A Durable Stone Culvert.
the road tax should not be used for
putting the highways In good condi
tion for travel, says Northwestern Ag
riculturist. The split log drag and
other road-making implements should
be put to work before the ground
freezes. The outside of the roads
should be brought into the center of
the track which will establish a crust
j that will shed the water, rather than
j retain rains, which are sure to occur
during the late fall and early spring
months. Roads having a full-high cen
ter are quite sure to remain in good
condition during the rainy season of
fall and spring. Steep hills, where wa
I ter is apt lo collect in wheel tracks,
? should be provided with open gutters
! on each side into which rains may be
j diverted with an occasional crest over
I which water cannot pass. Approaches
to bridges and culverts should be so
filled with earth that vehicles of all
kinds may pass over them without
serious jolts and jars. Roads are much
I improved when covered with gravel.
This is a season of the year when such
work can be accomplished at a mini
mum expense. Every township should
own gravel pits from which road-ma
king material can be cheaply obtained.
Concrete roads will soon become pop
ular. The same material only should
be used in making small bridges and
culverts. A good quality of sand and
grave! is necessary to make service
able concrete. Every farmer should
have a special interest in .all roads ad
joining his premises and leading to
INCREASE THE LAND VALUES
Strong Argument in Favor of Good
Road3 ls That They Enhance-Value
of Bordering Farms.
It takes ? 1 kinds of arguments to
? interest thc numerous types of men
; found in every community in public
improvements. One man will sanction
and work for good roads when be ls
convinced that they will shorten and
expedite the haul of some special crop
that he produces. Another will assist
I because be owns a motorcar. One of
i i lie most effective arguments is thai
i good roads will enhance the value o? 1
j farms bordering upon them, says
1 Breeder's Gazette. 1
Several real estate dealers in Iowa.
? have begun lo advertise land as lo
caled "on the Lincoln Highway." Ex
perience has shown that this is a
strong "talking point." O? course
the great ?;atioiial road is uol lin- ;
ished, but it is already famous, and 1
since it will steadily increase 111 his- I
lorie interest many properties abut- ?
ting it will probably acquire an aug-;;
Diented selling value. Unfortunately | J
only a small percentage of farms are
located on the Lincoln Highway, but
j that thoroughfare marks the fnaugu
! ration in this country of the old-world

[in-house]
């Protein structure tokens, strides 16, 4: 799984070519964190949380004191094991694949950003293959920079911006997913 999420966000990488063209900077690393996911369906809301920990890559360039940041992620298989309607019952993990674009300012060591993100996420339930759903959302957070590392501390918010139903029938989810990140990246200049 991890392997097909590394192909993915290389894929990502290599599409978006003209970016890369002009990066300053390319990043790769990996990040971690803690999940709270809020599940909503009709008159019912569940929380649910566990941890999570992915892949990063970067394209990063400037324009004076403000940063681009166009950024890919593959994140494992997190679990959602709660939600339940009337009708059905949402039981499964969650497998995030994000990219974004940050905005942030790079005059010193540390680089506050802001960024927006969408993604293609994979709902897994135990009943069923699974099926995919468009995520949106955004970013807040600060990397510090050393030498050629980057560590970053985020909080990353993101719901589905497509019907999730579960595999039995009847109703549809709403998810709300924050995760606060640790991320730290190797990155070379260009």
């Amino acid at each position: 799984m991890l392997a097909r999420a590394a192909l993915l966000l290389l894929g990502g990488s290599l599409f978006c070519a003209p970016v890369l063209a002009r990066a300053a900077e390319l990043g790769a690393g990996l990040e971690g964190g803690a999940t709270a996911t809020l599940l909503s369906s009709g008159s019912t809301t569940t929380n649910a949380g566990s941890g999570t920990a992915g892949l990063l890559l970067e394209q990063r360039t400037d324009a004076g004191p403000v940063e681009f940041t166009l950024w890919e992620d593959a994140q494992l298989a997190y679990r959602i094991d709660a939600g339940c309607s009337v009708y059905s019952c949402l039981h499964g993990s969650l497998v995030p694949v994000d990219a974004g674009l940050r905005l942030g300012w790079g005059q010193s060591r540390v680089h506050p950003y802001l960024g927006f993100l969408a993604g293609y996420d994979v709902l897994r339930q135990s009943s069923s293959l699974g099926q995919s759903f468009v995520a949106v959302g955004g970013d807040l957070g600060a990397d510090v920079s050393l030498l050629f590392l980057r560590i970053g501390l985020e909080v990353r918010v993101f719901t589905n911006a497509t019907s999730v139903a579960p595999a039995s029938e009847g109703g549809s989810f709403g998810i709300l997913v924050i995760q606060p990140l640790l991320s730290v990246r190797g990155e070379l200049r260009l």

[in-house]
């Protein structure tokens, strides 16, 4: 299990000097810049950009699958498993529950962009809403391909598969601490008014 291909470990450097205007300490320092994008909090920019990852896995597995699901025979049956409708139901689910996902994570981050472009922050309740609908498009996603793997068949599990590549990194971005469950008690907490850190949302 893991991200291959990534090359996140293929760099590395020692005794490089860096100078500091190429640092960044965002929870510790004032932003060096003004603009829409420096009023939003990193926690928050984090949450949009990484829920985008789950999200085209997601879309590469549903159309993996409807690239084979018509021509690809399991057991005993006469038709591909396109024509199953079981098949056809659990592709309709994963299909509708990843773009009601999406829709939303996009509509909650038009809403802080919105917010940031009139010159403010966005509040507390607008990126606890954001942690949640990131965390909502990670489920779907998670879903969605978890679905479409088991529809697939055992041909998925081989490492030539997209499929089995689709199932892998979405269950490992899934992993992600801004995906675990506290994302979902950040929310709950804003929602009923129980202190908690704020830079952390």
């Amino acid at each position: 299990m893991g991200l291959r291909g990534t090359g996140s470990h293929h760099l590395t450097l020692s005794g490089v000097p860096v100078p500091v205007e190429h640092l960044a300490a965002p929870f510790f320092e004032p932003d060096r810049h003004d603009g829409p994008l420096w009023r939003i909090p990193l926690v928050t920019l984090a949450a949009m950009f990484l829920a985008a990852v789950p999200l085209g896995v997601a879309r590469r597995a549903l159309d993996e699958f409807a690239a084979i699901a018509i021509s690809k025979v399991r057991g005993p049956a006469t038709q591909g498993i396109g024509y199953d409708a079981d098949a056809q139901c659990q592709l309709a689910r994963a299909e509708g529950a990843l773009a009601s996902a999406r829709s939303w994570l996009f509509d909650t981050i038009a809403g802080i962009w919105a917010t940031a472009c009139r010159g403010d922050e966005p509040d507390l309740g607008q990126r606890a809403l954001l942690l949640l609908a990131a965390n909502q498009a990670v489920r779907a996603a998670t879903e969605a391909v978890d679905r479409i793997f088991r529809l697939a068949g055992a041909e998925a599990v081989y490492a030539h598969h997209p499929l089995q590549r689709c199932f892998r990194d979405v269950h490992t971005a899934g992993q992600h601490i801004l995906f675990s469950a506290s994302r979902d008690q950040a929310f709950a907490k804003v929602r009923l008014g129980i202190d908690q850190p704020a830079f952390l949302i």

attitude toward convenient and pleas
ant highways and byways as a means
of socializing and upbuilding a large
hearted, broad-minded citizenship.
Age of Progress.
The age is progressive. Fifty or
sixty years ago this country began to
build railroads, and now we have more
than nearly all the rest of the world
together. In place of crude industrial
facilities, we have the very best on
earth; yet we are behind other civil
ized nations in the improvement of our
roads. We are beginning now to do
with our highways what should have
been done long ago.
The spirit of good roads ia hered'
STUDY OF ROAD CONDITIONS
Department of Agriculture Endeavor
ing to Discover Points of Excel
lence in Scad Maintenance.
Detailed studies ol' local road build- j
ing sys.ems in 100 counties are nc . i
being carried on by the agricultural
department in co-operation with the |
state highway departments and local j
The purpose of this study is to dis- :
cover the points of excellence and de- .
fects in existing local methods of
building and maintaining roads which i
will aid the state authorities to put j
local toad management ou a systema- !
tized basis. The co-operating state
authorities have been asked to desig
nate counties that present typical and
Macadamized Road In West Virginia.
exceptional features as tc topography,
character of road materials, methods
of construction and maintenance, ad- !
ministrauve organization, meihods of j
road financing, and traffic conditions.
From these lists 100 counties will be
selected, and in these counties the
division of road economics will make
This Investigation is prompted by
the fact that there is at present very
llttlrJ^kuowledge as to the most ef
fective and economical methods by
which a county can develop its roads.
At present the methods of financing
local road improvements vary from
calling on farmers for a certain num
ber of days' labor in lieu of a road tax,
or the use of county prisoners in read
construction, to bond issues or main
tenance of roads from dramshop
The department will study all of
these systems with the view to deter
mining what system or combination of
systems works best in actual prac
There is, moreover, at present rio